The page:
Identification of New Players in Hepatocarcinogenesis: Limits and Opportunities of Using Tissue Microarray (TMA)
Received: 19 February 2014 / Accepted: 21 March 2014 / Published: 15 April 2014
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Liver tumours are among the leading causes of cancer-related death worldwide and hepatocellular carcinoma (HCC) accounts for the vast majority of liver tumours. When detected at an early stage of disease, patients might still be eligible for surgical-based curative treatments. However, currently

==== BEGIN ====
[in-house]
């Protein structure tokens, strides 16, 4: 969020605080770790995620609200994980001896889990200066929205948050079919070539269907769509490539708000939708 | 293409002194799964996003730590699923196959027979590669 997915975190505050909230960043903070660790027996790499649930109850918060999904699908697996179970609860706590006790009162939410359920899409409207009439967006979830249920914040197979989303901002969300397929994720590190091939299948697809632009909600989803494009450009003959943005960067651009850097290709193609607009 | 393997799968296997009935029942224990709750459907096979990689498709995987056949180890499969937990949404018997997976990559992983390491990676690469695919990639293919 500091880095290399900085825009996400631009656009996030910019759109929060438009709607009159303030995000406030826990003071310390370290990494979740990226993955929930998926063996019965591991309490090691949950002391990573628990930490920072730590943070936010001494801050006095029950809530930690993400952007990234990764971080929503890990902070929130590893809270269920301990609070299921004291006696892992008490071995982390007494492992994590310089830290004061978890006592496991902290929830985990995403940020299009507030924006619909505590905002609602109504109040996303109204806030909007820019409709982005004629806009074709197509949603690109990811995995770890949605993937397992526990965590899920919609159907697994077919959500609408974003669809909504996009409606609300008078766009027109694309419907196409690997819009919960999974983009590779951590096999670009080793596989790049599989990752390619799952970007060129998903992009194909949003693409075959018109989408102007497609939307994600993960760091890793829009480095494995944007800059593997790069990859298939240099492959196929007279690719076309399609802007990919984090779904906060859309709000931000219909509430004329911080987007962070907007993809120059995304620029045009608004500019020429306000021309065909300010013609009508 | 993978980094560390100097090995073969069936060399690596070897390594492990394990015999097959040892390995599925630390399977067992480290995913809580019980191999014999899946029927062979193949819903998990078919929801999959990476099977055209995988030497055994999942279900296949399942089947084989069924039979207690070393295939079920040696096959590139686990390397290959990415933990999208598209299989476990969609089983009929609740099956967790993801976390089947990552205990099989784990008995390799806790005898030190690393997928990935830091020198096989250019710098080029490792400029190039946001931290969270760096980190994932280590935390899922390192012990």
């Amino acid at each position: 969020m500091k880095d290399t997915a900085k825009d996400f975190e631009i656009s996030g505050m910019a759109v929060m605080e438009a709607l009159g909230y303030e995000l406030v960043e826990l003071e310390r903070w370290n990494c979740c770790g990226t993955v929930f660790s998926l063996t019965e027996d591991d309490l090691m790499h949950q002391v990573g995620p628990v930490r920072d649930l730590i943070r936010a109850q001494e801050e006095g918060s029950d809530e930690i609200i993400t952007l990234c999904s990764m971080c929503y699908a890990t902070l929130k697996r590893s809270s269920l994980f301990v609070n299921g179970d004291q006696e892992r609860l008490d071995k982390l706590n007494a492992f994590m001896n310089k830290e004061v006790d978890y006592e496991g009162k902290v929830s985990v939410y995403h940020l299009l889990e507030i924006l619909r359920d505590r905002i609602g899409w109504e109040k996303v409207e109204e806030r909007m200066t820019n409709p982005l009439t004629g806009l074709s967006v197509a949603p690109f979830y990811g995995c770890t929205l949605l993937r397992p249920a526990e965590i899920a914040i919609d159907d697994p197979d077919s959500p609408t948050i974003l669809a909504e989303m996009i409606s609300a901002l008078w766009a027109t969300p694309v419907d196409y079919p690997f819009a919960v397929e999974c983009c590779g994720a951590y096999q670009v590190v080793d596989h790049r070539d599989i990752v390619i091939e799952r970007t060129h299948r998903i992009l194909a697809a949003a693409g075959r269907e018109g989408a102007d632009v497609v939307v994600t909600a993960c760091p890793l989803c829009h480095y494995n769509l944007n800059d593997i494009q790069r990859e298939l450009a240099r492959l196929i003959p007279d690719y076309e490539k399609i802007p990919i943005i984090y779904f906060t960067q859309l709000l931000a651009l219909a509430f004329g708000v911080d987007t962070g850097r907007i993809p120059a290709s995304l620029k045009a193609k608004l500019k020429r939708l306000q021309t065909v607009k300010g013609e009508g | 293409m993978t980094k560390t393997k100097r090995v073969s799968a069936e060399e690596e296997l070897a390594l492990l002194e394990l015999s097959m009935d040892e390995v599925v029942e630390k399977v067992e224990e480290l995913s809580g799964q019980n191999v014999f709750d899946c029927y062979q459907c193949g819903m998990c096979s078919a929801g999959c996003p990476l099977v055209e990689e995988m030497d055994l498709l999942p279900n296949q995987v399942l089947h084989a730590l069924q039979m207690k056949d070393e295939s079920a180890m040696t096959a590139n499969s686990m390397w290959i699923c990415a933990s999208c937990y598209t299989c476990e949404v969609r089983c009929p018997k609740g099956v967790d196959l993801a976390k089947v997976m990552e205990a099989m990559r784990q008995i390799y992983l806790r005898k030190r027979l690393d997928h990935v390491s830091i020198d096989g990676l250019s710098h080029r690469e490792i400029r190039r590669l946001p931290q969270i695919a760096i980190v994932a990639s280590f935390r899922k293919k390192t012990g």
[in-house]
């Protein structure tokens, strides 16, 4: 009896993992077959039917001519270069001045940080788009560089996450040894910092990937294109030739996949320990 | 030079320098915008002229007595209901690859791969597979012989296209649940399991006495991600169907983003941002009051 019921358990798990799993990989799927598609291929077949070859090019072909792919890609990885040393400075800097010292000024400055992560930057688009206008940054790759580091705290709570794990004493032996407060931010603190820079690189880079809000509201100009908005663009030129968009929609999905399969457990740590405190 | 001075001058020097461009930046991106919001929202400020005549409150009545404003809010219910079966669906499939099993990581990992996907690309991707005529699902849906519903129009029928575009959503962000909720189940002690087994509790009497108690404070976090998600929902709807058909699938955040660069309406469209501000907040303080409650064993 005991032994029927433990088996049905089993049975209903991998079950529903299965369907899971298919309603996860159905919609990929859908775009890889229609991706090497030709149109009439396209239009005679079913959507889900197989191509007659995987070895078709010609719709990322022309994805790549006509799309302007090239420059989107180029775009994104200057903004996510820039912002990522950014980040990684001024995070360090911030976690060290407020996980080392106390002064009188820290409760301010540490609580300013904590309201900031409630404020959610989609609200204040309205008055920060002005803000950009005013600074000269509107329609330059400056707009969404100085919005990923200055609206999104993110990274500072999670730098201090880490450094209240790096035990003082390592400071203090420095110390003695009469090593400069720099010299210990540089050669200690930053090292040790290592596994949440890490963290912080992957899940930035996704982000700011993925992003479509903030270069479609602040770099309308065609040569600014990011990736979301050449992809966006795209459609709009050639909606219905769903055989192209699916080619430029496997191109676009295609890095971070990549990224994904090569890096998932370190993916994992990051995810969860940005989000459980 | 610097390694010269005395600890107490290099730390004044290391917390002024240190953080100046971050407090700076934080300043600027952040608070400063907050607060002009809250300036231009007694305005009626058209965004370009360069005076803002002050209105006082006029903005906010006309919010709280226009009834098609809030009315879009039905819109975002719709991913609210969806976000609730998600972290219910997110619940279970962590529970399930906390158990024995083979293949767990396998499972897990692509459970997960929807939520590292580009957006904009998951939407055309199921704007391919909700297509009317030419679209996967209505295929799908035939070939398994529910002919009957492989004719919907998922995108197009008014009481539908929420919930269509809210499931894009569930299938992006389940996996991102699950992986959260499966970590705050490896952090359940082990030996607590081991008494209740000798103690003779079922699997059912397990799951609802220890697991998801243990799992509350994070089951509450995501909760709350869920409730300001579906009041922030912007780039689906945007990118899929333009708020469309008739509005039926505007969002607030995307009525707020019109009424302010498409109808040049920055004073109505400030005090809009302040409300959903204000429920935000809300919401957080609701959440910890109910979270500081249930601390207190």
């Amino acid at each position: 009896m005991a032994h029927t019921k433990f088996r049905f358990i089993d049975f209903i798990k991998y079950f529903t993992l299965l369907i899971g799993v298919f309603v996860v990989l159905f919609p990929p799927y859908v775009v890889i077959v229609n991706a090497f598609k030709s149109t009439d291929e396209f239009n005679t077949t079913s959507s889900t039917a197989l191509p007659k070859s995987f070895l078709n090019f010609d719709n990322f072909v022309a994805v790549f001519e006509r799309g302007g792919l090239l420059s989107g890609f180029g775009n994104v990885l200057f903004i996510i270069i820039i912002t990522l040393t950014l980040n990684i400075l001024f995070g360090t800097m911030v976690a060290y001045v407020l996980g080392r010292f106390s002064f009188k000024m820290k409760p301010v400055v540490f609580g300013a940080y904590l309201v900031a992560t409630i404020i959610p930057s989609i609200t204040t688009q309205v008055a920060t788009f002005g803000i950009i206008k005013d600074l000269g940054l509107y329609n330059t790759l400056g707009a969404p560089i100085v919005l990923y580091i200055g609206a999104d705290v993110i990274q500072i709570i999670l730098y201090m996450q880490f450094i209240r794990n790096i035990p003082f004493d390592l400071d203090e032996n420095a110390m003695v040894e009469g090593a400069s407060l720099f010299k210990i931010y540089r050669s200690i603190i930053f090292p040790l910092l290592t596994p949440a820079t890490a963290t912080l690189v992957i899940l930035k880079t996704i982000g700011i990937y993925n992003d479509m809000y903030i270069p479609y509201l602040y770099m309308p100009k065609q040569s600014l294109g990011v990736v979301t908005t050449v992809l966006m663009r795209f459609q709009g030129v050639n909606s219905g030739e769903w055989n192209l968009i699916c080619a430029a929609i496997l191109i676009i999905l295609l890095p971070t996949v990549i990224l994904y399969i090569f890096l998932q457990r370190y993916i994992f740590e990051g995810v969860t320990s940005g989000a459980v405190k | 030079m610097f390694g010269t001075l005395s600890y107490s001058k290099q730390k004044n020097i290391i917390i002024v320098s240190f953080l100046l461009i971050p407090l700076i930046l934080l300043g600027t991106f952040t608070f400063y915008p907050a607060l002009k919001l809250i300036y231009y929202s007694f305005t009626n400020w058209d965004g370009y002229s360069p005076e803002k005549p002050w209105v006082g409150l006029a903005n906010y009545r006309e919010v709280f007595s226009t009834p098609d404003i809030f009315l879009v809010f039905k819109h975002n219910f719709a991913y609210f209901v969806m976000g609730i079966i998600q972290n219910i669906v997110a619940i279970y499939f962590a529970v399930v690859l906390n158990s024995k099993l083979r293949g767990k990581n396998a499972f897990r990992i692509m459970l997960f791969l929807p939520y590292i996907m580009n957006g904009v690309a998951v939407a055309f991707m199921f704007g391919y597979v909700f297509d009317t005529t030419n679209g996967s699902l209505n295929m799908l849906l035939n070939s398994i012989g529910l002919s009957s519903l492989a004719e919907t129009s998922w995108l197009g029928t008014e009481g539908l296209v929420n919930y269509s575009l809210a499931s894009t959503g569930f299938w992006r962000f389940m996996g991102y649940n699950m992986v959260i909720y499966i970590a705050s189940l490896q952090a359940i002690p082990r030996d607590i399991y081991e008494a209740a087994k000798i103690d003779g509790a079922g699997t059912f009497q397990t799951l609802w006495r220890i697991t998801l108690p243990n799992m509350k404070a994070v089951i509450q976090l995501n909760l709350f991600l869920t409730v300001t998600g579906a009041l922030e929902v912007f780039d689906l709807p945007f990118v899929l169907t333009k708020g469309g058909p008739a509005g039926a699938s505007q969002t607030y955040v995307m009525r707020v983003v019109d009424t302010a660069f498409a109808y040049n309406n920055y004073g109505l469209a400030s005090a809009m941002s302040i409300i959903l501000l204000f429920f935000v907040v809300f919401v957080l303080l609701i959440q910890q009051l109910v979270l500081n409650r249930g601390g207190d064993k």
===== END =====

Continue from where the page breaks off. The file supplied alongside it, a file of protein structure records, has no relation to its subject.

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Liver tumours are among the leading causes of cancer-related death worldwide and hepatocellular carcinoma (HCC) accounts for the vast majority of liver tumours. When detected at an early stage of disease, patients might still be eligible for surgical-based curative treatments. However, currently only small portion of HCC affected patients are diagnosed at an early stage. For late stage HCC no treatment option exists beside the multi-tyrosine kinase inhibitor Sorafenib. Thus new molecular targets and treatment options for HCC are urgently needed. Nevertheless, despite some improvements in diagnosis and patient management, the biology of liver tumour remains inadequately understood, mainly because these tumours have shown to harbour a highly complex genomic landscape. In addition, one major obstacle delaying the identification of new molecular targets in biomedical research is the necessity to validate them using a large collection of tissue specimens. Tissue microarray (TMA) technology allows the prompt molecular profiling of multiple tissue specimens and is therefore ideal to analyze presumptive candidate biomarkers in a fast an effective manner. The use of TMA has substantial benefits over standard techniques and represents a significant advancement in molecular pathology. For example, TMA technology reduces laboratory work, offers a high level of experimental uniformity and provides a judicious use of precious tissue. On the other hand, one potential limitation of using TMA is that the small cores sampled may not be representative of whole tumors. This issue is very critical in particularly heterogeneous cancers such as HCC. For liver focused studies, it is ideal to evaluate the staining patters of a determined marker over the structure of an entire acinus and to define staining in as many as possible anatomical regions. In this review we analyze the limits and opportunities offered by the usage of TMA technology in HCC research. In summary, TMA has revolutionized the histopathological analysis and will be of great help to further advance the knowledge in the field of hepatocarcinogenesis research.